The transponder in and of itself is a profit center for FasTrak, a pseudo agency responsible for pushing traffic reduction snake oil in counties all over the state.

    Los Angeles County, already has a way to finance transportation projects, it’s called Measure R, which is a half-cent sales tax we agreed to in 2008 for 30 years, specifically to fund transportation improvements. This is in addition to $0.69 cent a gallon California gas tax which is supposed to be used for the same purpose. But, like the way all government agencies mishandle funds, after just five years since measure R was passed, this just isn’t enough now to do what they said they would do. And many lawmakers are crying that increased fuel economy in our cars is reducing their gas tax revenue. Another reason why ALL cars don’t already get 50 miles per gallon.

    So, the county needs more revenue and downtown company execs wanted to get to work faster without suffering the indignity of using public transportation, so they expanded FasTrak to collect taxes in the guise of carpool fees and transponder maintenance fees by forcing regular carpoolers to get a transponder. Forced Measure R2, let’s call it.

    The result? We now have another source of public transportation funding to squander on such things as costly environmental studies and we have more single drivers in the carpool lanes, negating the very purpose of a carpool lane.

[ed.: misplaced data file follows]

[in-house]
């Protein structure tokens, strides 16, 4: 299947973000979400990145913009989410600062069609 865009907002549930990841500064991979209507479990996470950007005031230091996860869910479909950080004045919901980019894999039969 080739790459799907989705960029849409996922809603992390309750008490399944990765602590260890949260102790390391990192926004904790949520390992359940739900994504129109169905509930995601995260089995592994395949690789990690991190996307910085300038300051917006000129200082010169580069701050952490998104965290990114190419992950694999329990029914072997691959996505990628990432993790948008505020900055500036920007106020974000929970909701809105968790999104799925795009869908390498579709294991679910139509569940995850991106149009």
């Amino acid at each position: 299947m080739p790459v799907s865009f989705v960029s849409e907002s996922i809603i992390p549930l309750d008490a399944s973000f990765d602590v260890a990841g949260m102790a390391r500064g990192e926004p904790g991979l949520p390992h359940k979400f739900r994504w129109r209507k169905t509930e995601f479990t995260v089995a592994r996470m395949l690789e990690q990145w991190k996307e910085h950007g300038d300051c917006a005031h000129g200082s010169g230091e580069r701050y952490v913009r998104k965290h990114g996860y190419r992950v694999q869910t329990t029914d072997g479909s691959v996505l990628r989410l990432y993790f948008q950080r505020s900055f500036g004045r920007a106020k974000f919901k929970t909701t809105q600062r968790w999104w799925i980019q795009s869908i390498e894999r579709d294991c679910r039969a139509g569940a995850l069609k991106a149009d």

Am I the only one who has noticed that the express lanes are just as crowded during rush hour as the standard lanes? This is also slowing down the Silver Line, making that option even less appealing. Isn’t the 24-hour traffic snarl that is the 91 Express Lanes enough evidence to lawmakers that these plans do not work? The only thing that works is to incent daily commuters to carpool with the reward of saving driving time. And, to use public funds, i.e., Measure R and gas taxes, responsibly in the first place. Like we do in the private sector… do more with what you have. Create better ways to get things done. Pay your workers to reduced costs, not to increase them. Get rid of unproductive or inept employees, simple things like that.